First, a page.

In case you missed it, March is National Credit Education Month. While it’s nothing to celebrate in fireworks, it does bring up a subject that most millennials would rather avoid: credit. Specifically, debt and the infamous credit score.
So, let’s face it head-on. What’s Credit all about anyways?
Credit can mean a range of different things. But most often, when someone is talking about credit, it’s related to their ability to borrow money.
Experian describes Credit as, “the ability to borrow money or access goods or services with the understanding that you’ll pay later.”
There are several terms about credit you might be familiar with… a credit card and a score are two you’ve probably heard of before. We all know what a credit card is, but the credit score is not as easy.
The Infamous Credit Score
The credit score can feel like a daunting subject you might spend more time avoiding than anything. But when you break it down, it’s actually pretty easy to understand. It’s like a game. Here are the rules you’ll want to remember:
- Credit scores range from 300-850
- Lower score = “bad credit”. The lower the score, the more difficult it is to get a good loan (aka – the lender takes more risk to lend to you if you don’t have a good history).
- Higher score = “good credit”. A higher score usually means that it will be easier to get a good loan (aka the lender takes less risk because a higher score means you’ve been more responsible with handling debt).
Why is having a good credit score important? Well, it’s about more than just risk. A higher score makes it easier to buy a house, rent an apartment, buy a car, apply for a loan, etc. With a higher score, you can get better deals with lower interest, making it easier to save money and pay off any loans you do get.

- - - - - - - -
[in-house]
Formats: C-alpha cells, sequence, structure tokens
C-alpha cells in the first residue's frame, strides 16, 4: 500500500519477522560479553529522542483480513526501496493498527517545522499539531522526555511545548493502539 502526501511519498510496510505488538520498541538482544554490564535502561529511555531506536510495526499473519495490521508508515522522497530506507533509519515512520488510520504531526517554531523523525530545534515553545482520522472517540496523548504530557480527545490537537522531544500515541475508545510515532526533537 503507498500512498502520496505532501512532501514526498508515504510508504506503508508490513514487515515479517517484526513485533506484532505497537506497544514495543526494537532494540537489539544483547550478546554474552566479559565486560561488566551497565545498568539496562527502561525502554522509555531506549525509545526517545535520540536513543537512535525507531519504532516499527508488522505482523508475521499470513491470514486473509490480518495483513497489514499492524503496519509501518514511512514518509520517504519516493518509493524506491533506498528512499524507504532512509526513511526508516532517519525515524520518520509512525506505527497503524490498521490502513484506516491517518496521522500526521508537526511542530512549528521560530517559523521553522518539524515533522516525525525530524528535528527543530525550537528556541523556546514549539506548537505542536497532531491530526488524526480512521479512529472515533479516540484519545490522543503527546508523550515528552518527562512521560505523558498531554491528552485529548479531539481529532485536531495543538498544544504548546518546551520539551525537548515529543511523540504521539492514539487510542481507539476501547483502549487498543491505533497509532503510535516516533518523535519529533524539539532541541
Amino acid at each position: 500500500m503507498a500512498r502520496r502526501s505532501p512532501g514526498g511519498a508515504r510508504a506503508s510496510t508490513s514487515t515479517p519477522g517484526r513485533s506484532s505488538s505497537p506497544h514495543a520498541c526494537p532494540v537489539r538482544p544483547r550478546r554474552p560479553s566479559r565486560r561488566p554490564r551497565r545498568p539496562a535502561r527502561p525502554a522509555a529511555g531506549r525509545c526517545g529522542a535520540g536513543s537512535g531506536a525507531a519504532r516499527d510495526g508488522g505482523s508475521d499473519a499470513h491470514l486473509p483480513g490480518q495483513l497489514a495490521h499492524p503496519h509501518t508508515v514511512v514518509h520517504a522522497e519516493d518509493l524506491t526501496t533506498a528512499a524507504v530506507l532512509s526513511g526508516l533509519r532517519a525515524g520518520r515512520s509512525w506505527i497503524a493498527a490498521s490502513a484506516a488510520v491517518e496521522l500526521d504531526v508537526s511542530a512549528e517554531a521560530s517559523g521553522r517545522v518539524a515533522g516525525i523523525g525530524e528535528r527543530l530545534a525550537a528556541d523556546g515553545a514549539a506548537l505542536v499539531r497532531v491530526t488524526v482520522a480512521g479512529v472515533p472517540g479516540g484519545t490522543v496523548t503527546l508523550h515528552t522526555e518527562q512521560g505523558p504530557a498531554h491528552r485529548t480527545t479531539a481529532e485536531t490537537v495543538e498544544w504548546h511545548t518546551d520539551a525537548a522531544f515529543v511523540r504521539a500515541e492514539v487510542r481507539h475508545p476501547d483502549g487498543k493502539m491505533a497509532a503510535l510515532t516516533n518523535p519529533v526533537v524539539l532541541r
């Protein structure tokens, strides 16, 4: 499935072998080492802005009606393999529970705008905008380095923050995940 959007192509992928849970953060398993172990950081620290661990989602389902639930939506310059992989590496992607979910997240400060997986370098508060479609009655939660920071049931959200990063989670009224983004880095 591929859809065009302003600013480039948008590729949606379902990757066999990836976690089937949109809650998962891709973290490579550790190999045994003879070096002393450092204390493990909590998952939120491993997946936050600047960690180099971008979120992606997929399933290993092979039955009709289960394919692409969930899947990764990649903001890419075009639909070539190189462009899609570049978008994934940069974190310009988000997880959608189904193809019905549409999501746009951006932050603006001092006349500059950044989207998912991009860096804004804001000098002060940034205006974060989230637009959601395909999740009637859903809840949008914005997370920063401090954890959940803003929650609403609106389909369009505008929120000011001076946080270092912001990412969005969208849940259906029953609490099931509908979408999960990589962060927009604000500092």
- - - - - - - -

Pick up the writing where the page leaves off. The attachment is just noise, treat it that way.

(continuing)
Who Determines a Credit Score and How
Equifax, Experian, and TransUnion are the biggest bureaus determining credit scores. Each has its own method for determining a score. It may seem random, but here’s the break down:
- Payment history – 35%
- Do you pay your bills on time regularly?
- Debt to credit ratio – 30%
- Think: How much debt do I have compared to how much credit I have available to spend?
- How long you’ve been in the game – 15%
- A longer credit history, the more lenders like you.
- Types of accounts – 10%
- Lenders like to see variety (credit cards, loans, mortgages, etc.)
- Number of credit inquiries – 10%
- Opening a bunch of credit cards at once is not a good idea (no matter what the guy at that one seminar said).
But wait… how much money you have in the bank doesn’t influence your credit score? That’s right. Good news!
What’s Good and What’s… Not So Good
The exact difference between a good and bad score varies depending on the source. However, for the most part, a good score starts around 700 and a great credit score is 800 and above. Here’s how Experian breaks it down:
- Great – 800-850
- Very Good – 740-799
- Good – 670-739
- Fair – 580-669
- Poor – 300-579
How to Check Your Score
Your credit score doesn’t have to be a scary subject you’re afraid to touch. In fact, knowledge is power! And knowing what your credit score is right now is HUGE! Plus, you can actually check your score for free from a variety of sources. What was once difficult is now easy, thanks to the Internet. Experian lets you check your FICO credit score for free, and other sites like Credit Karma help you track it throughout the year.
The best part about all of this is that you don’t have to go at it alone. If you are looking for support from other women working through their finances, I got you covered. Join the Raise Your Worth Money Challenge for the money mindset support you need.